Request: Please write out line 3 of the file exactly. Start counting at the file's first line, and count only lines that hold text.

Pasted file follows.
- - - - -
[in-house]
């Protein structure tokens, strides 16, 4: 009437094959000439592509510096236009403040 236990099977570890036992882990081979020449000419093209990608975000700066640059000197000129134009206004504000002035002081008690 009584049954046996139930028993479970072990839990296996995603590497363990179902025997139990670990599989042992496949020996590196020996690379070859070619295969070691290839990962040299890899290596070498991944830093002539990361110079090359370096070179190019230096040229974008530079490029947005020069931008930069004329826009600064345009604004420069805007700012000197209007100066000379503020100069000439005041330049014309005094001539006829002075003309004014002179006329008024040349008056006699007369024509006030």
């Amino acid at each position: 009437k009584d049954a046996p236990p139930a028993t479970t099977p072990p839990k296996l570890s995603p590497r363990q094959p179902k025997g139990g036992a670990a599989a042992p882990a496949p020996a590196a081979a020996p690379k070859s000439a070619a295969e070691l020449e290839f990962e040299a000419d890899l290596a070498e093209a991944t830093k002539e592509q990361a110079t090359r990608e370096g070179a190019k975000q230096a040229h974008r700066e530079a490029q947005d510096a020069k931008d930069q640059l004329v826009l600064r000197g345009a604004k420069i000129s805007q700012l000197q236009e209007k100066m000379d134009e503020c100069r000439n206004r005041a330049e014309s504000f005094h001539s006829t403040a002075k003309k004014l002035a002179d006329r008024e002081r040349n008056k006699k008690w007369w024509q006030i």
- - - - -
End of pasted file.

């Amino acid at each position: 009437k009584d049954a046996p236990p139930a028993t479970t099977p072990p839990k296996l570890s995603p590497r363990q094959p179902k025997g139990g036992a670990a599989a042992p882990a496949p020996a590196a081979a020996p690379k070859s000439a070619a295969e070691l020449e290839f990962e040299a000419d890899l290596a070498e093209a991944t830093k002539e592509q990361a110079t090359r990608e370096g070179a190019k975000q230096a040229h974008r700066e530079a490029q947005d510096a020069k931008d930069q640059l004329v826009l600064r000197g345009a604004k420069i000129s805007q700012l000197q236009e209007k100066m000379d134009e503020c100069r000439n206004r005041a330049e014309s504000f005094h001539s006829t403040a002075k003309k004014l002035a002179d006329r008024e002081r040349n008056k006699k008690w007369w024509q006030i």